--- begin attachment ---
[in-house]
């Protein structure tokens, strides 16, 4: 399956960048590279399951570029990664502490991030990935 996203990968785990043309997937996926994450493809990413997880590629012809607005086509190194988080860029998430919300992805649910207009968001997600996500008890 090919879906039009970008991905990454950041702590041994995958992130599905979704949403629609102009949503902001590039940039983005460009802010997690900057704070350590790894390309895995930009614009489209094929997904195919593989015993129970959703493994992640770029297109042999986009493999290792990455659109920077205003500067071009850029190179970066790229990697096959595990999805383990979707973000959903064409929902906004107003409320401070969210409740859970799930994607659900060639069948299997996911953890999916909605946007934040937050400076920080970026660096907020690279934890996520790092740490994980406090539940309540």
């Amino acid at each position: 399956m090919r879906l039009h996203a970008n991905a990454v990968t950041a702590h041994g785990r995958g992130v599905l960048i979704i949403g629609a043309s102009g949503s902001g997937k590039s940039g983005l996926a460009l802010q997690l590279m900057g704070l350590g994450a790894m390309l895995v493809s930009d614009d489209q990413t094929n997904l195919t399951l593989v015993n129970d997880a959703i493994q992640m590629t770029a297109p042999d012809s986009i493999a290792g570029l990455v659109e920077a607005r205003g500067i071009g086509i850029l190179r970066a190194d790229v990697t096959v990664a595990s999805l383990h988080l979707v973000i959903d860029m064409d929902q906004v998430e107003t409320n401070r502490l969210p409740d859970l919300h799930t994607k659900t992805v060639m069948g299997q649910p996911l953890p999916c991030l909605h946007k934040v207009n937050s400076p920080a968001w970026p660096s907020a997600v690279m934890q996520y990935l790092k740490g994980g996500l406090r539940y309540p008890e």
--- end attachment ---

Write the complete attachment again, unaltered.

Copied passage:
[in-house]
């Protein structure tokens, strides 16, 4: 399956960048590279399951570029990664502490991030990935 996203990968785990043309997937996926994450493809990413997880590629012809607005086509190194988080860029998430919300992805649910207009968001997600996500008890 090919879906039009970008991905990454950041702590041994995958992130599905979704949403629609102009949503902001590039940039983005460009802010997690900057704070350590790894390309895995930009614009489209094929997904195919593989015993129970959703493994992640770029297109042999986009493999290792990455659109920077205003500067071009850029190179970066790229990697096959595990999805383990979707973000959903064409929902906004107003409320401070969210409740859970799930994607659900060639069948299997996911953890999916909605946007934040937050400076920080970026660096907020690279934890996520790092740490994980406090539940309540």
């Amino acid at each position: 399956m090919r879906l039009h996203a970008n991905a990454v990968t950041a702590h041994g785990r995958g992130v599905l960048i979704i949403g629609a043309s102009g949503s902001g997937k590039s940039g983005l996926a460009l802010q997690l590279m900057g704070l350590g994450a790894m390309l895995v493809s930009d614009d489209q990413t094929n997904l195919t399951l593989v015993n129970d997880a959703i493994q992640m590629t770029a297109p042999d012809s986009i493999a290792g570029l990455v659109e920077a607005r205003g500067i071009g086509i850029l190179r970066a190194d790229v990697t096959v990664a595990s999805l383990h988080l979707v973000i959903d860029m064409d929902q906004v998430e107003t409320n401070r502490l969210p409740d859970l919300h799930t994607k659900t992805v060639m069948g299997q649910p996911l953890p999916c991030l909605h946007k934040v207009n937050s400076p920080a968001w970026p660096s907020a997600v690279m934890q996520y990935l790092k740490g994980g996500l406090r539940y309540p008890e």